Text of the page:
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September 12, 2022
ASCD Blog

Coaches: It’s OK to Pump the Brakes on Data Practices

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To better support teachers this school year, slow down enough to gather data that matters.
Professional LearningEquity
Coaches: It’s OK to Slow Down
Credit: mrcmos / Shutterstock
Most educators see the start of the school year as a time of renewal for themselves and their students, full of opportunity. But quite often, the first few weeks of school are a chaotic mix of excitement and exhaustion. It can feel like a pendulum swinging between new adventures and one crisis after another.
For coaches, moving at a million miles an hour means we aren’t slowing down enough to focus on the teachers in front of us. That’s when the information around us gets distorted. We struggle to see the full picture of what’s happening in a classroom or school. Our analysis of the data in front of us becomes rushed. Implicit biases creep in. Consider the impact of a coach’s judgments based on a 15-minute classroom observation, or a coach’s assumptions about a teacher’s beliefs when that teacher publicly challenges a new district initiative during an all-staff meeting, or a coach’s sudden shift in priorities when a student complains to them about their teacher. Such occurrences can skew our perception and make us rush to judgment in ways that aren't necessarily helpful to the educator.
What’s most concerning is that our quick pace often results in a return to normalcy—and “normal” has not historically resulted in equitable results for teachers or students.
How do we strike a balance between the urgency of helping the teachers who need support and the need to take the time to ground our support in accurate information? How can coaches slow down enough to place equity, cultural competence, and antiracism at the heart of our data practices?

What We’re Hearing

We recently spoke with a few colleagues who are instructional coaches and who are caught up in the beginning-of-year hustle. They shared their excitement about coaching teachers, many of whom are “new and need a lot of support.” One coach shared, “We need to raise the bar this year to help counteract the effects the pandemic has had on students.”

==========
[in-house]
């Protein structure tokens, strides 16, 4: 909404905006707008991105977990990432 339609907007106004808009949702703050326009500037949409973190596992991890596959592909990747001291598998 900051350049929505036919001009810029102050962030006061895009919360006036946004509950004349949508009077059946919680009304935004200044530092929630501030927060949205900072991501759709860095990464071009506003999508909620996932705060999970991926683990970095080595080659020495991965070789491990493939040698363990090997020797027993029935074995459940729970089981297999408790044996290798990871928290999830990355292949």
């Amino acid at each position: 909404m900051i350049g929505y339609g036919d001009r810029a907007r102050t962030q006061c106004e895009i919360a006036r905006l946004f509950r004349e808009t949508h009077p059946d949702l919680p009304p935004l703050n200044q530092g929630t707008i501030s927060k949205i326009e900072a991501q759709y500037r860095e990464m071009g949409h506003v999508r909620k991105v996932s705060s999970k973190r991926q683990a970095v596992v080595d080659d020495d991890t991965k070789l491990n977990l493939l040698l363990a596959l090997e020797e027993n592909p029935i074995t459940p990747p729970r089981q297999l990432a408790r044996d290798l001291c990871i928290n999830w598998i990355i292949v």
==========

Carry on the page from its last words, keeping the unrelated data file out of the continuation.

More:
Enthusiasm for hitting the ground running often means frenzied data collection—a quick visit to a new teacher’s classroom followed by a quick judgment of their abilities (Looks like Ms. Nancy is going to need a lot of help with instructional rigor this year.)
As coaches, we often know when we’re moving too quickly. We feel the pressure of our supervisors in our ears (We have to get our math scores up this year.) And we know the stakes and how much teacher effectiveness can predict a great year or a terrible year for students (If Mr. Evans doesn’t get his classroom management together in the next few weeks, kids aren’t going to learn anything.)

Slowing Down

Our new ASCD book, Equity in Data: A Framework for What Counts in Schools, outlines four steps that help practitioners engage with data in a manner that’s more culturally responsive, ethical, and effective. Below, we highlight two of these steps, along with coaching tips for slowing down our data practices at the start of the school year.

Gather Data That Matters

Start by gathering data from the teachers you’re coaching:
  • Send out a coaching questionnaire with questions about their prior experiences with coaching, their needs for the coaching relationship, and a little bit about themselves. (You might share a model with your own answers to the same questions—vulnerability will build trust!)
  • Hold a few introductory meetings with the teacher in which they have space to share why they teach, more about their story and how they came to teaching, how their identities show up in their teaching, and their beliefs about education. Don’t rush these conversations. It takes time to build a relationship.
Then, go beyond a one-off classroom visit: